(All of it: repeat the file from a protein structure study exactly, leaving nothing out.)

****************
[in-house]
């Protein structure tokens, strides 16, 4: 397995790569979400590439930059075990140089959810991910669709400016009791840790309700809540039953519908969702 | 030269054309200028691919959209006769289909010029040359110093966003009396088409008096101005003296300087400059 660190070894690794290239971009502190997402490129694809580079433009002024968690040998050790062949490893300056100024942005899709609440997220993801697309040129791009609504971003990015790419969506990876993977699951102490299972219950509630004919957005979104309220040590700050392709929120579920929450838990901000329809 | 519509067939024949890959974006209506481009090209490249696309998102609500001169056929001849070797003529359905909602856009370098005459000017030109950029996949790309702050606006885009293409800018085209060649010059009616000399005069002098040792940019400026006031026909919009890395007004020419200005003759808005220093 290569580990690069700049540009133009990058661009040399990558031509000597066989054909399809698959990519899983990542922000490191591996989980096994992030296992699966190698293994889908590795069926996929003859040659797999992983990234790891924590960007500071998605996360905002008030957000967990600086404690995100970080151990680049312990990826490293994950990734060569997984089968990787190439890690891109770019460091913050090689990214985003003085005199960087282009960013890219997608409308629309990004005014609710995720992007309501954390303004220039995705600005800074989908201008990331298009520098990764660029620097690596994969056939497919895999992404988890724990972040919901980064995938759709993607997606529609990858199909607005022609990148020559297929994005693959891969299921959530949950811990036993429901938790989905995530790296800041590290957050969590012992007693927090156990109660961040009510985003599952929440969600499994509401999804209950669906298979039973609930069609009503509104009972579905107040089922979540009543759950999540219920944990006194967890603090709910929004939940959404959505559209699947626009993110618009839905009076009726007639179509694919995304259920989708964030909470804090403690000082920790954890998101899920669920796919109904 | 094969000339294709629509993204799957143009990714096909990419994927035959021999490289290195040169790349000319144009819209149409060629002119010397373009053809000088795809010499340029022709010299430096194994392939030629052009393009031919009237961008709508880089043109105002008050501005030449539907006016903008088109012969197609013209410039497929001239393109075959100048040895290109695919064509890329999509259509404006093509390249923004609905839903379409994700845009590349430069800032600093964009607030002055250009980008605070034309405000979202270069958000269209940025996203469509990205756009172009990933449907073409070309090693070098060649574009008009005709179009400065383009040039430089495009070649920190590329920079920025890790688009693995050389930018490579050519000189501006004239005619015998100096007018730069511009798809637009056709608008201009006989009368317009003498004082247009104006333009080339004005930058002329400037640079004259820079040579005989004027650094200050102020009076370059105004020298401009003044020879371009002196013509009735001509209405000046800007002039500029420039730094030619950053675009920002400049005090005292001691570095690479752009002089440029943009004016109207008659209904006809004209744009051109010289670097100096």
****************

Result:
[in-house]
């Protein structure tokens, strides 16, 4: 397995790569979400590439930059075990140089959810991910669709400016009791840790309700809540039953519908969702 | 030269054309200028691919959209006769289909010029040359110093966003009396088409008096101005003296300087400059 660190070894690794290239971009502190997402490129694809580079433009002024968690040998050790062949490893300056100024942005899709609440997220993801697309040129791009609504971003990015790419969506990876993977699951102490299972219950509630004919957005979104309220040590700050392709929120579920929450838990901000329809 | 519509067939024949890959974006209506481009090209490249696309998102609500001169056929001849070797003529359905909602856009370098005459000017030109950029996949790309702050606006885009293409800018085209060649010059009616000399005069002098040792940019400026006031026909919009890395007004020419200005003759808005220093 290569580990690069700049540009133009990058661009040399990558031509000597066989054909399809698959990519899983990542922000490191591996989980096994992030296992699966190698293994889908590795069926996929003859040659797999992983990234790891924590960007500071998605996360905002008030957000967990600086404690995100970080151990680049312990990826490293994950990734060569997984089968990787190439890690891109770019460091913050090689990214985003003085005199960087282009960013890219997608409308629309990004005014609710995720992007309501954390303004220039995705600005800074989908201008990331298009520098990764660029620097690596994969056939497919895999992404988890724990972040919901980064995938759709993607997606529609990858199909607005022609990148020559297929994005693959891969299921959530949950811990036993429901938790989905995530790296800041590290957050969590012992007693927090156990109660961040009510985003599952929440969600499994509401999804209950669906298979039973609930069609009503509104009972579905107040089922979540009543759950999540219920944990006194967890603090709910929004939940959404959505559209699947626009993110618009839905009076009726007639179509694919995304259920989708964030909470804090403690000082920790954890998101899920669920796919109904 | 094969000339294709629509993204799957143009990714096909990419994927035959021999490289290195040169790349000319144009819209149409060629002119010397373009053809000088795809010499340029022709010299430096194994392939030629052009393009031919009237961008709508880089043109105002008050501005030449539907006016903008088109012969197609013209410039497929001239393109075959100048040895290109695919064509890329999509259509404006093509390249923004609905839903379409994700845009590349430069800032600093964009607030002055250009980008605070034309405000979202270069958000269209940025996203469509990205756009172009990933449907073409070309090693070098060649574009008009005709179009400065383009040039430089495009070649920190590329920079920025890790688009693995050389930018490579050519000189501006004239005619015998100096007018730069511009798809637009056709608008201009006989009368317009003498004082247009104006333009080339004005930058002329400037640079004259820079040579005989004027650094200050102020009076370059105004020298401009003044020879371009002196013509009735001509209405000046800007002039500029420039730094030619950053675009920002400049005090005292001691570095690479752009002089440029943009004016109207008659209904006809004209744009051109010289670097100096």